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Tuesday, August 21, 2012

Abbott led opposition to adopt UK style Big Society policies

 Writing in the Sydney Morning Herald Lenore Taylor traces the influence of the UK Conservative Government's Big Society agenda on the Coalition Opposition's social policy agenda for the next election.
Coalition frontbenchers have been instructed to slice away federal bureaucratic oversight of aged care, childcare, employment and family services in a bid to devolve government power and deliver budget savings through public service cuts.
The Coalition, which needs to find more than $30 billion in spending cuts, will pledge cuts to the bureaucracy, but says it will not hit frontline services. The policy is in line with the controversial ''Big Society'' philosophy of British thinker Phillip Blond, who was in Canberra this week for meetings with Coalition leader Tony Abbott and most of his frontbench.
Coalition families spokesman Kevin Andrews told The Saturday Age he had developed the model for stripping unnecessary federal oversight of federally funded services delivered by community and private organisations.

But Big Society rhetoric provides cover for severe austerity measures and a fundamental transformation of the delivery of publicly funded human and community services. 
 
In the UK Big Society rhetoric was used to justify sweeping cuts to public services, to community services and even to the community and voluntary organisations it was supposed to nurture.
 
It has also produced the largest ever privatisation of human and community services in UK history with large swathes of the human and community services industry now under the control of private corporations.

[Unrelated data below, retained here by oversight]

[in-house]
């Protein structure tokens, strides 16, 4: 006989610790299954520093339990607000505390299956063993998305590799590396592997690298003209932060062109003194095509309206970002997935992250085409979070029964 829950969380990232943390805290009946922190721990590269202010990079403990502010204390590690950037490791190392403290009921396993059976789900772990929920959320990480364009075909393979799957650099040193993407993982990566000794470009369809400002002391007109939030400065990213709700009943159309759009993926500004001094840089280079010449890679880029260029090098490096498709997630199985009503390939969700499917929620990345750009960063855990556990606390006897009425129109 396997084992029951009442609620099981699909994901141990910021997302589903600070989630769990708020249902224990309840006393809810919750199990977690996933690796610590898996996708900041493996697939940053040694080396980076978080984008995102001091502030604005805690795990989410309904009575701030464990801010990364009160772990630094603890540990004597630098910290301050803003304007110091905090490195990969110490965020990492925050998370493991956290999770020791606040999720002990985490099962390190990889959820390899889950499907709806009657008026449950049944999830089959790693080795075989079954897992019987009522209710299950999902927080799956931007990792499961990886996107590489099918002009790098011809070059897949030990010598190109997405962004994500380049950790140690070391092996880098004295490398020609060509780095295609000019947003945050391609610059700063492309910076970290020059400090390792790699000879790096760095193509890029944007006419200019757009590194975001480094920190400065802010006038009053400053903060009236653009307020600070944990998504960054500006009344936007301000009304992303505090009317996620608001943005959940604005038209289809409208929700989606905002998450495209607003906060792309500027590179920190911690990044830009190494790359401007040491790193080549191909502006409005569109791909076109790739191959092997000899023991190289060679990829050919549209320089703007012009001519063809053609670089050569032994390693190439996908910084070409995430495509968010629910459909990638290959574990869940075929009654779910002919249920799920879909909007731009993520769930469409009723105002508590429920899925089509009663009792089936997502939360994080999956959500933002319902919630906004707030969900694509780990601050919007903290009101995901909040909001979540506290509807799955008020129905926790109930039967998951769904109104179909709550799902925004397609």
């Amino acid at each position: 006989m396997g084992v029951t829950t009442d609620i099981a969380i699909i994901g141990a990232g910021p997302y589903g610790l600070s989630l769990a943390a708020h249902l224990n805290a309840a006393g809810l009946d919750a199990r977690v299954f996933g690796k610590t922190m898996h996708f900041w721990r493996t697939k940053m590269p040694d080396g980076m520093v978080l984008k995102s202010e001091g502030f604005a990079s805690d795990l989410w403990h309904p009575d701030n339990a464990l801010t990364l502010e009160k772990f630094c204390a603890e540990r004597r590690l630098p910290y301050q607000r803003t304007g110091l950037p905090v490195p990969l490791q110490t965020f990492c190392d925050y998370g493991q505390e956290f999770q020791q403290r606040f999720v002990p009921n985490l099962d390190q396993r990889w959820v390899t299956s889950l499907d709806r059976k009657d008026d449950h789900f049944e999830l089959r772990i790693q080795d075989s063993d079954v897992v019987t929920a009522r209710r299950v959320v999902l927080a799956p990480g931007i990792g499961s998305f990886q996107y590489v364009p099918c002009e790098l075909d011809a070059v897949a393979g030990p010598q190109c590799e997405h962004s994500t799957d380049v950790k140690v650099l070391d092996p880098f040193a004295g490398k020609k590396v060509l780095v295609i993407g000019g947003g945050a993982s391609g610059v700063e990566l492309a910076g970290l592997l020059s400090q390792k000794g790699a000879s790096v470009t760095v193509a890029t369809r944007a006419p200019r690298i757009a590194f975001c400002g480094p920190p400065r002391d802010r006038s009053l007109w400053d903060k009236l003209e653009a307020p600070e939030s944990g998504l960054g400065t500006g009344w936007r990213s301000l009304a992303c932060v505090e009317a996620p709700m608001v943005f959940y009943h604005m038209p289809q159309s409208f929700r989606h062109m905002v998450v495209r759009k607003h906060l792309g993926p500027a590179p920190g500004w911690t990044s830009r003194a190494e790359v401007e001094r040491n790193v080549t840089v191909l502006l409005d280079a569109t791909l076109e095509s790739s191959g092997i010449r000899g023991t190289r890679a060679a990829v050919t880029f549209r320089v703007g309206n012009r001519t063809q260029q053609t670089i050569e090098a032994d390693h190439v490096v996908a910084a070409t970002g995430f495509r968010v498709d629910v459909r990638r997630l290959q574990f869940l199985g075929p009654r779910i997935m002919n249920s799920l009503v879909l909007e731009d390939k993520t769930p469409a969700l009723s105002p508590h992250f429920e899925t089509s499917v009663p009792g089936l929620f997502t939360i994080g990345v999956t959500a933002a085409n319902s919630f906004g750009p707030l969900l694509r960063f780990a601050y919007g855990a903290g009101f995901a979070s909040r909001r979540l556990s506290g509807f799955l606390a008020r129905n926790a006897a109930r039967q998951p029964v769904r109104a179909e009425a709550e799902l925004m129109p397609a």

Despite promises by the UK Government that local devolution would primarily benefit small community based not- for- profit, it has been large corporations who have been the real winners.

Taylor notes, correctly, that:
But in Britain, the outsourcing program that was supposed to benefit little community groups ended up giving enormous contracts to large corporations, such as Serco, which runs Australia's detention centres, and in some parts of Britain now runs all the government-funded schools.
The implications of the Big Society agenda for Australia are well documented in a recent report by the Centre for Policy Development titled Big Society: How the UK Government is Dismantling the State and what it means for Australia. 

The Report shows among other things that the reality of Big Society Agenda is vastly different to its rhetoric. The impacts of the Big Society programs in the UK have included:
  • An £81 billion cut in public spending over four years including an average 19 per cent budget cut to government agencies, 60 per cent cut to the budget for new public housing and £7 billion cut to the welfare budget.
  • The UK’s public service is expected to shrink by up to 710,000 public servants over six years.
  • Corporations and the largest charities have dominated the commissioning process: 35 of 40 Work Programme (employment agency) contracts were awarded to corporations.
  • Cameron’s budgets have dealt a £5 billion funding cut to the UK’s community sector and funding cuts of £110 million to 2,000 UK charities
  • The number of people employed in the UK’s community sector fell by 70,000.
  • Local government budgets were cut by more than a quarter in 2010-11 resulting in staff cuts of 10-20 per cent and widespread cuts to programs.
  • During 2010-11, public sector employment fell by 4.3 per cent. Private sector employment increased by 1.5 per cent.

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